Today is Tuesday, August 22, 2017

Ducks of a Feather

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Orchard Oriole Nest Made From Fishing Line

Here we are, smack dab in the middle of Red Bud winter. This is the first of the old timer winters with three, and maybe even four winters to go. These are the cold snaps that hit around spring and are usually gone by the time you get to May. Fishermen will go by these, like the Stripe will be running when the Dogwood tree is blooming. Next after that is the Locust tree, which will mean that the Crappie will be moving up. After that, we will have Blackberry winter. A much lighter cold snap might occur then and is called Cotton Britches winter and then warm weather, and weekly lawn mowing's.

After Anthony Gray picks me up, we head out once again on Coles Ferry Pike. We turn right on Mann Road and make the circle that comes back on Coles Ferry Pike. Back in the 1980's, Anthony helped me build thirty-three Bluebird nesting boxes and we placed them out on that circle. All have disappeared by now, but some of the people have put out replacements over the years. On one of our older bird counts, we counted just over a hundred Eastern Bluebirds on that road alone.

Running down to the Bartons Creek Boat Ramp, we find the parking lot loaded with Dark Eyed Juncos. These snowbirds will soon be headed back north and begin their nesting season.

Over to the east we find a Black-crowned Night Heron. If you are one of the early bird walkers at the Don Fox Park, you might spot one of these on the shore of the Town Creek that marks the northern boundary of the park. Several of my readers have sent me messages over the years to advise me of their sightings of this Heron on the creek there.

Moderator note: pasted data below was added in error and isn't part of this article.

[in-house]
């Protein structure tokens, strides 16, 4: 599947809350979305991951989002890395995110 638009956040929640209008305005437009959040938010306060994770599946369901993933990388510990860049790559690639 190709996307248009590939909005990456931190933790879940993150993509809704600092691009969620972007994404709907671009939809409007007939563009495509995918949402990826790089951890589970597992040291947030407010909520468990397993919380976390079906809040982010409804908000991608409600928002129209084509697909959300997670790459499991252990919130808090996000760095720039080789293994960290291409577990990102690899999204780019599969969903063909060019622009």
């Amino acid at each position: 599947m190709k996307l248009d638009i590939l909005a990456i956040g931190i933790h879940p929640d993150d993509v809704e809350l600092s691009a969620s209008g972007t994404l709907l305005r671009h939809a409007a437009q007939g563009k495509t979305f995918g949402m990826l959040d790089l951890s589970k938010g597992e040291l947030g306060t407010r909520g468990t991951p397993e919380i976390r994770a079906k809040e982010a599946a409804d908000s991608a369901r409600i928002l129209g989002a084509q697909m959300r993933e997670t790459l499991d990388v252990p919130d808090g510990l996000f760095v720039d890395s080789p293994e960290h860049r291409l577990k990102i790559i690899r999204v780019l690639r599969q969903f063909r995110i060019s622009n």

We take a right and follow Coles Ferry Pike all the way to the Cumberland River. It's a very cold wind blowing from the north and we don't tarry there long. Just a few Vultures fighting the crosswind and one lonely person fighting the white caps in a kayak. He is braver than me.

We drive over to Spencer Creek to check out Tyrees Access looking for what might just be there. The wind is still blowing and the water is very rough. No water birds here. Heading north we stop at the Martha Gallatin Access and discover several Blue-winged Teal taking advantage of this leeward section of Old Hickory Lake. A pair of Mallard Ducks are in this spot too. A Great Blue Heron stands knee deep in a weed patch with his head ready to spear some unsuspecting fish.

We traveled most of the same path that we trod in last weeks story. Our intention was to collect another Orchard Oriole nest that I spotted last week, almost dangling over the water. The only difference in this nest is that it is constructed of discarded fishing line. We found one of these a couple years ago and donated it to the bird nest collection in the Dixon Merritt Nature Center at the Cedars of Lebanon State Park. I would gladly donate this one to the Longhunter State Park, if they would like to have it for their display.

We head out to the Cedars of Lebanon State Park and the first person I see is Glenda Oakley, who has worked at the park forever. Glenda is scattering bird seed on the ground to attract the White Titmouse. If it wasn't for the white Titmouse, they probably wouldn't be feeding the birds there in the first place.

Climbing down the tree head first is a White-breasted Nuthatch, taking advantage of the free meal. Joining in is a pair of Dark-eyed Juncos along with a Red-bellied Woodpecker. Other normal Titmouse join in on the feast.

Inside the office, I find Diane Oliver at the telephone helping a caller with information about the park. Wayne Ingram doesn't realize how special these two ladies are to our park. When someone makes plans to visit, these ladies are the ones selling the park.

Teresa Botts husband Randy spotted a Coopers Hawk out on their patio the other day. Of course he was looking to catch one of Teresa's birds with their back turned. I have one of these Hawks visiting my backyard quite often. There was one out back, just about fifteen minutes ago. Many people hate these Hawks, but they are a necessary nuisance, by weeding out sickly birds and helping the stronger ones to survive.

I would love to hear from you as to what's lurking about in your neighborhood and at your feeders. You can write me at, 606 Fairview Ave., Lebanon, TN, 37087, or e-mail me at,

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Our Feathered Friends
Anthony Gray, Diane Oliver, Ray Pope, Teresa Botts
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